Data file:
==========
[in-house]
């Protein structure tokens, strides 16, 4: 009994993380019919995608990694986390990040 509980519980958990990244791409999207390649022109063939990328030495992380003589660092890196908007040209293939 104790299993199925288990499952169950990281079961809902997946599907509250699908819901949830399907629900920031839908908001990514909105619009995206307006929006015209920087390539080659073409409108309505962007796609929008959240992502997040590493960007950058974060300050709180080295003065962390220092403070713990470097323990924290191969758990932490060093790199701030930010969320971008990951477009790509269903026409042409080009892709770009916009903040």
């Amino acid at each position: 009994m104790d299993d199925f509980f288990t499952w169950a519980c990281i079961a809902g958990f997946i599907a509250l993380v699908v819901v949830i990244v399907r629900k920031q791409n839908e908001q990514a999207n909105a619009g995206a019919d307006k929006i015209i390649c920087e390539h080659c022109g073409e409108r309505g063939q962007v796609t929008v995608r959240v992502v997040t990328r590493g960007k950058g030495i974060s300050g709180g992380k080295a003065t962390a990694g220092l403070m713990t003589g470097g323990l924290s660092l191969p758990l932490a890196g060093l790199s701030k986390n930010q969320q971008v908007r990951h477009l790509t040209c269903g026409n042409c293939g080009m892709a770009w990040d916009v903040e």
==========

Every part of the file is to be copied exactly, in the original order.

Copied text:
[in-house]
């Protein structure tokens, strides 16, 4: 009994993380019919995608990694986390990040 509980519980958990990244791409999207390649022109063939990328030495992380003589660092890196908007040209293939 104790299993199925288990499952169950990281079961809902997946599907509250699908819901949830399907629900920031839908908001990514909105619009995206307006929006015209920087390539080659073409409108309505962007796609929008959240992502997040590493960007950058974060300050709180080295003065962390220092403070713990470097323990924290191969758990932490060093790199701030930010969320971008990951477009790509269903026409042409080009892709770009916009903040």
């Amino acid at each position: 009994m104790d299993d199925f509980f288990t499952w169950a519980c990281i079961a809902g958990f997946i599907a509250l993380v699908v819901v949830i990244v399907r629900k920031q791409n839908e908001q990514a999207n909105a619009g995206a019919d307006k929006i015209i390649c920087e390539h080659c022109g073409e409108r309505g063939q962007v796609t929008v995608r959240v992502v997040t990328r590493g960007k950058g030495i974060s300050g709180g992380k080295a003065t962390a990694g220092l403070m713990t003589g470097g323990l924290s660092l191969p758990l932490a890196g060093l790199s701030k986390n930010q969320q971008v908007r990951h477009l790509t040209c269903g026409n042409c293939g080009m892709a770009w990040d916009v903040e």